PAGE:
The plan to battle Hadrian’s wall

I fondly recall this time last year when I had the accommodation booked, the map on hand and the bicycles checked and ready to ride – the British sunshine was out smiling and the earth was still hardy so it was all the more reason to go exploring!  The Boyfriend and I were going to embark on a bicycle journey that would follow the length and history of the famous Hadrian’s wall… over 180 miles along National cycle Route 72.

The Hadrian's Wall cycle route
Dad meets his granddaughter for the first and last time

A last-minute thought of my Dad gave me the idea to also raise money for a Parkinson’s charity. My Dad had unexpectedly passed away at the beginning of the year. He was only 62 and had suffered for over 30 years with Parkinson’s which had him taking a lot of medication and restricting him to the vicinity of his home.  He was always full of fun and laughter.  He was an inspiration, always encouraging me to enjoy life… Watching someone you love gradually deteriorate is heart breaking.  I suppose you could say I was missing my Dad and I hoped that this cycle journey would help to put a smile back on my face?

A day before we left London I had things strewn across the bed and the question I asked myself was ‘Will it all fit into the Pannier?”.  When you go on a cycling trip it is well-known that the less weight you carry the easier it is.  I had to be ruthless… As long as I had something warm and waterproof I would be fine.  It was time to do a bit of squashing and squeezing!

When the time came to leave London the skies didn’t look like they did the previous week!  The darker the clouds got the more I thought about battling the wind and rain from my trusty bike seat…  I chose to ignore the weather and helped to put the bicycles onto the bike rack attached to our beloved purple Micra.  It wasn’t long before we were heading to the far north to the coastal village of Ravenglass.   I started praying for the sun gods to return and to my surprise donations to my chosen Parkinson’s charity had already begun to trickle in!

The long drive up north seemed to go on forever, mind you we did discover a very busy fish and chip shop which served delicious pieces of battered fish.  One of the customers had his corvette parked outside and the shop owner thought the shiny car belonged to my Boyfriend! The middle-aged owner of the car became rather grumpy over this confusion and did a big wheelie out of the car park – This had us giggling all the way to our final destination.  We arrived to a thick coat of darkness in sleepy Ravenglass and found the Rosegarth B&B facing the shimmer of the sea.  


The following morning we awoke from a very cosy sleep to hear the rain battering against the window and the wind whistling softly.  I pulled the curtains to one side and was greeted with the daunting sight of thick black skies.  It looked so gloomy, our instincts were to stay curled up under the warmth of the duvet, but we had a cycle journey to start and a cooked breakfast waiting down stairs for us…

All I could think of was: Nothing was going to stop us – so let the adventure begin!

What happened to the sun?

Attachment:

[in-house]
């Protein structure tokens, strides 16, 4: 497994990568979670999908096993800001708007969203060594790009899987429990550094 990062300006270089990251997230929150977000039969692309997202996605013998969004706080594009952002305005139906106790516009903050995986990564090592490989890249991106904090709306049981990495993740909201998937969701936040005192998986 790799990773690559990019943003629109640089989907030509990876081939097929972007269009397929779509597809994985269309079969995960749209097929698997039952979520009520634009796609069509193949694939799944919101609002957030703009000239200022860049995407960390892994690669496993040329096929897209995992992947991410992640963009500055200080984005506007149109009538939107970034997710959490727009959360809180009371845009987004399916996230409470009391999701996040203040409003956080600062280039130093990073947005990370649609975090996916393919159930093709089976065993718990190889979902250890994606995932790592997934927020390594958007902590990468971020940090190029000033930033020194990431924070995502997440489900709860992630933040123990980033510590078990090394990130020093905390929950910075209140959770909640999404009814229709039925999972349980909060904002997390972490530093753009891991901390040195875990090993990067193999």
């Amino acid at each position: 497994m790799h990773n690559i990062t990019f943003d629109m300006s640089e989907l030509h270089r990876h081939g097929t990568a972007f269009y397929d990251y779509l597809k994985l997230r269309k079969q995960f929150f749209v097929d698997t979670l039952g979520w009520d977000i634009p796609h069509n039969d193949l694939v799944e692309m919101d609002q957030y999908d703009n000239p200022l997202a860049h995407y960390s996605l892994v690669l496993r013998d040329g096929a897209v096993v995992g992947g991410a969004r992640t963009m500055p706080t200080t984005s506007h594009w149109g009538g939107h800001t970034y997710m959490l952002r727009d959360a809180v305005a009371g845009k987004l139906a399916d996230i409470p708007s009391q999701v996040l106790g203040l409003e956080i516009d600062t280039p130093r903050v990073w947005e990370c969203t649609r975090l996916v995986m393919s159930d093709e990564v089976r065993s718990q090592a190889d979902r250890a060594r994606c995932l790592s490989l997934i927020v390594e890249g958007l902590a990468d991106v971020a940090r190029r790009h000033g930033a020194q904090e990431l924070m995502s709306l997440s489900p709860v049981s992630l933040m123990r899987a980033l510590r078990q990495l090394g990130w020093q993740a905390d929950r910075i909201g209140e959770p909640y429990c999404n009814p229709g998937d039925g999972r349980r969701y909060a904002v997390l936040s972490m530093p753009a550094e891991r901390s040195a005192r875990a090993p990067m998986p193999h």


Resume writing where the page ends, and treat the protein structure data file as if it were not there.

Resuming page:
25 thoughts on “The plan to battle Hadrian’s wall

  1. I have just come across your wonderful blog. I am going to have to read all your posts, lots of great cycling stories to appreciate!

    1. Thank you for all your comments! It is great to hear from the people who read my blog. I am so pleased you have enjoyed reading about all my cycle trips. I have been a bit slack of late as I am tripping around Africa, sadly without a bike. I do have more journeys coming soon.

  2. The photo of your dad is great (and a little heartbreaking given the context). It makes me miss my dad a bit. I really love the last photo through the glass in the rain. It is wonderful. I may have to put this trip on my list of bike-tours to go on in the future. Cheers.

  3. I walked it last year taking in any pubs on the way…..Great fun until my pesky leg gave out on the final day….thankfully that just meant missing out walking through Newcastle so i spent the whole day in a fine drinking establishment……

  4. This is going to be a wonderful series of posts. I’m really sorry about your dad and fully understand your desire to raise funds on the expedition. I did the same for a climb of Kilimanjaro in memory of a good friend who died far too young. The adventure becomes more than simple pleasure.

  5. Sorry about your dad! 😦 I like the attitude, rain can’t stop a cyclist like you! 😀 Great post! 😀 Beautiful pictures!

  6. Congrats on the Freshly Pressed. I’ve now discovered your blog and am being awakened to the bike touring possibilities in England; which means I’ve started dreaming of my own adventures there. Thanks for sharing your experiences and photos.

  7. That’s wonderful you did this for your father. I, too, hope it was not wet, but that’s life. Gorgeous shot of the sea, by the way.

  8. Nice pictures and well written. There are lots of nice places to go in Middle England too. I hope to go to Shakespeare’s birthplace next year! This weekend I’ll be closer to home but there is still a lot to explore. I have over 600 photographs on Facebook now and I have lost count of how many there is on my computer! Keep blogging, you are doing better than some professional writers.

  9. Shame you only saw Ravenglass in the rain. I had the privilage on a two week holiday there and had a lovely time. Beautiful spot and so close to lots of attractions.
    Cannot wait to hear more of your trip.

  10. Brilliant post, great charity and lovely photographs. Cycling Hadrians wall is something I have always wanted to do – I look forward to hearing about your journey some more! Well done.

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